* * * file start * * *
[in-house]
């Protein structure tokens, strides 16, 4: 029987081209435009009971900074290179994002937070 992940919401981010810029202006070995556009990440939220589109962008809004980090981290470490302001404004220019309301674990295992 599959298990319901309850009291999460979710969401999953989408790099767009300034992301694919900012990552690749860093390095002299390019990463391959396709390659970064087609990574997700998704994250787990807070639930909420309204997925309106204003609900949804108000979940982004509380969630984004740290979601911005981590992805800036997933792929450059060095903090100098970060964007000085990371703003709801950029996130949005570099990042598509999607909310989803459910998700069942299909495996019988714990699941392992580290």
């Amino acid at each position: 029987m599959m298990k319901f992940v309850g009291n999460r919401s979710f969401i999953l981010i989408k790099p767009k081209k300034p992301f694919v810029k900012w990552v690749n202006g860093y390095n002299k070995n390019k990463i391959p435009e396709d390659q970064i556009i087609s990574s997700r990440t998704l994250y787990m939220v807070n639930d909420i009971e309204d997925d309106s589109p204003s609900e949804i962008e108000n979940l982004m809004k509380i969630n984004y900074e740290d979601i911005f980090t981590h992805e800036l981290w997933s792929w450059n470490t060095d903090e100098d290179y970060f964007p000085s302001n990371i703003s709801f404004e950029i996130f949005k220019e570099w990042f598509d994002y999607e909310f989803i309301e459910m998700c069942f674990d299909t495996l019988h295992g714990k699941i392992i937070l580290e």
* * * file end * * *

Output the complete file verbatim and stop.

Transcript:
[in-house]
């Protein structure tokens, strides 16, 4: 029987081209435009009971900074290179994002937070 992940919401981010810029202006070995556009990440939220589109962008809004980090981290470490302001404004220019309301674990295992 599959298990319901309850009291999460979710969401999953989408790099767009300034992301694919900012990552690749860093390095002299390019990463391959396709390659970064087609990574997700998704994250787990807070639930909420309204997925309106204003609900949804108000979940982004509380969630984004740290979601911005981590992805800036997933792929450059060095903090100098970060964007000085990371703003709801950029996130949005570099990042598509999607909310989803459910998700069942299909495996019988714990699941392992580290």
């Amino acid at each position: 029987m599959m298990k319901f992940v309850g009291n999460r919401s979710f969401i999953l981010i989408k790099p767009k081209k300034p992301f694919v810029k900012w990552v690749n202006g860093y390095n002299k070995n390019k990463i391959p435009e396709d390659q970064i556009i087609s990574s997700r990440t998704l994250y787990m939220v807070n639930d909420i009971e309204d997925d309106s589109p204003s609900e949804i962008e108000n979940l982004m809004k509380i969630n984004y900074e740290d979601i911005f980090t981590h992805e800036l981290w997933s792929w450059n470490t060095d903090e100098d290179y970060f964007p000085s302001n990371i703003s709801f404004e950029i996130f949005k220019e570099w990042f598509d994002y999607e909310f989803i309301e459910m998700c069942f674990d299909t495996l019988h295992g714990k699941i392992i937070l580290e």